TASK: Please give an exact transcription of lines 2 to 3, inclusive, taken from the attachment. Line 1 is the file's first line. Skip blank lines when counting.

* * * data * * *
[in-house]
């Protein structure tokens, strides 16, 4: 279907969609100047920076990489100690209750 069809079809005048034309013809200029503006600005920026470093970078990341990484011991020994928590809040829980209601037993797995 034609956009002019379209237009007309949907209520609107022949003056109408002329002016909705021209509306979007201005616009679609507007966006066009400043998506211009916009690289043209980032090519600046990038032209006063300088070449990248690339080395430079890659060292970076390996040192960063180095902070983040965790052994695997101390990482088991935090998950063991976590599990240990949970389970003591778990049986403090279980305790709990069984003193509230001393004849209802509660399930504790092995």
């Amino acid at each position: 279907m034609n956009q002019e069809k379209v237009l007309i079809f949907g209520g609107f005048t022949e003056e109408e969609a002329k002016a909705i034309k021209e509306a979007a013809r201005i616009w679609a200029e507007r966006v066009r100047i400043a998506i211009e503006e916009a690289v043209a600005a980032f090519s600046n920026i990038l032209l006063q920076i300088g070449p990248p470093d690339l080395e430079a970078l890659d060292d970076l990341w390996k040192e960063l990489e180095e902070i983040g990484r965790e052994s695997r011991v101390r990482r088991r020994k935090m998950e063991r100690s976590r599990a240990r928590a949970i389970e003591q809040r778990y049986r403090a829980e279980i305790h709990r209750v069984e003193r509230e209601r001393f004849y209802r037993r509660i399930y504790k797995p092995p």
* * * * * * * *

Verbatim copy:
């Protein structure tokens, strides 16, 4: 279907969609100047920076990489100690209750 069809079809005048034309013809200029503006600005920026470093970078990341990484011991020994928590809040829980209601037993797995 034609956009002019379209237009007309949907209520609107022949003056109408002329002016909705021209509306979007201005616009679609507007966006066009400043998506211009916009690289043209980032090519600046990038032209006063300088070449990248690339080395430079890659060292970076390996040192960063180095902070983040965790052994695997101390990482088991935090998950063991976590599990240990949970389970003591778990049986403090279980305790709990069984003193509230001393004849209802509660399930504790092995």
């Amino acid at each position: 279907m034609n956009q002019e069809k379209v237009l007309i079809f949907g209520g609107f005048t022949e003056e109408e969609a002329k002016a909705i034309k021209e509306a979007a013809r201005i616009w679609a200029e507007r966006v066009r100047i400043a998506i211009e503006e916009a690289v043209a600005a980032f090519s600046n920026i990038l032209l006063q920076i300088g070449p990248p470093d690339l080395e430079a970078l890659d060292d970076l990341w390996k040192e960063l990489e180095e902070i983040g990484r965790e052994s695997r011991v101390r990482r088991r020994k935090m998950e063991r100690s976590r599990a240990r928590a949970i389970e003591q809040r778990y049986r403090a829980e279980i305790h709990r209750v069984e003193r509230e209601r001393f004849y209802r037993r509660i399930y504790k797995p092995p």